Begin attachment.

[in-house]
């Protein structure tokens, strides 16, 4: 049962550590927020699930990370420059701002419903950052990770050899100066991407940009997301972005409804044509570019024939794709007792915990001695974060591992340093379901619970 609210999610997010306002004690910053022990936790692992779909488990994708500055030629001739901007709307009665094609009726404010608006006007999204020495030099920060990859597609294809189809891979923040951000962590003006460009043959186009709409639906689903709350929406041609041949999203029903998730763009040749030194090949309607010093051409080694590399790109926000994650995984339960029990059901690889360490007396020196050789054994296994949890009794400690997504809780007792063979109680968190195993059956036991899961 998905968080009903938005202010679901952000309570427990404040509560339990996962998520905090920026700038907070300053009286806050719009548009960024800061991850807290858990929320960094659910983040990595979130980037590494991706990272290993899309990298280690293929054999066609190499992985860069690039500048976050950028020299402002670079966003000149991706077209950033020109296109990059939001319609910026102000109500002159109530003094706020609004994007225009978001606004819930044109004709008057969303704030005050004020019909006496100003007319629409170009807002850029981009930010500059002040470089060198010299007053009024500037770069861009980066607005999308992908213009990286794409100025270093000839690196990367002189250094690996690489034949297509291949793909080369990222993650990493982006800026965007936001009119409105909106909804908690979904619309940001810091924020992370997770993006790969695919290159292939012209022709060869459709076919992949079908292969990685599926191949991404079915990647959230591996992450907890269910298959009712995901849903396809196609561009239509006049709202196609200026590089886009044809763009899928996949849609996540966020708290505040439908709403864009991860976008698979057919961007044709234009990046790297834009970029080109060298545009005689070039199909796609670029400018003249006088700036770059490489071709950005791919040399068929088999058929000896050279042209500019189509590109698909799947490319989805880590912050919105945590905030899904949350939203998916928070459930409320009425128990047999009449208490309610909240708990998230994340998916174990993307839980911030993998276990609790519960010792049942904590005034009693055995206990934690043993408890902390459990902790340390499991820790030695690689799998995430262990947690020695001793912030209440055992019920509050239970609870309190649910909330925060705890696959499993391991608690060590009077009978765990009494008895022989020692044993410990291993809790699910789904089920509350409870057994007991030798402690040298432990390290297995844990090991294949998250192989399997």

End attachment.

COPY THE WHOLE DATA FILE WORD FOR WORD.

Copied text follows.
[in-house]
């Protein structure tokens, strides 16, 4: 049962550590927020699930990370420059701002419903950052990770050899100066991407940009997301972005409804044509570019024939794709007792915990001695974060591992340093379901619970 609210999610997010306002004690910053022990936790692992779909488990994708500055030629001739901007709307009665094609009726404010608006006007999204020495030099920060990859597609294809189809891979923040951000962590003006460009043959186009709409639906689903709350929406041609041949999203029903998730763009040749030194090949309607010093051409080694590399790109926000994650995984339960029990059901690889360490007396020196050789054994296994949890009794400690997504809780007792063979109680968190195993059956036991899961 998905968080009903938005202010679901952000309570427990404040509560339990996962998520905090920026700038907070300053009286806050719009548009960024800061991850807290858990929320960094659910983040990595979130980037590494991706990272290993899309990298280690293929054999066609190499992985860069690039500048976050950028020299402002670079966003000149991706077209950033020109296109990059939001319609910026102000109500002159109530003094706020609004994007225009978001606004819930044109004709008057969303704030005050004020019909006496100003007319629409170009807002850029981009930010500059002040470089060198010299007053009024500037770069861009980066607005999308992908213009990286794409100025270093000839690196990367002189250094690996690489034949297509291949793909080369990222993650990493982006800026965007936001009119409105909106909804908690979904619309940001810091924020992370997770993006790969695919290159292939012209022709060869459709076919992949079908292969990685599926191949991404079915990647959230591996992450907890269910298959009712995901849903396809196609561009239509006049709202196609200026590089886009044809763009899928996949849609996540966020708290505040439908709403864009991860976008698979057919961007044709234009990046790297834009970029080109060298545009005689070039199909796609670029400018003249006088700036770059490489071709950005791919040399068929088999058929000896050279042209500019189509590109698909799947490319989805880590912050919105945590905030899904949350939203998916928070459930409320009425128990047999009449208490309610909240708990998230994340998916174990993307839980911030993998276990609790519960010792049942904590005034009693055995206990934690043993408890902390459990902790340390499991820790030695690689799998995430262990947690020695001793912030209440055992019920509050239970609870309190649910909330925060705890696959499993391991608690060590009077009978765990009494008895022989020692044993410990291993809790699910789904089920509350409870057994007991030798402690040298432990390290297995844990090991294949998250192989399997």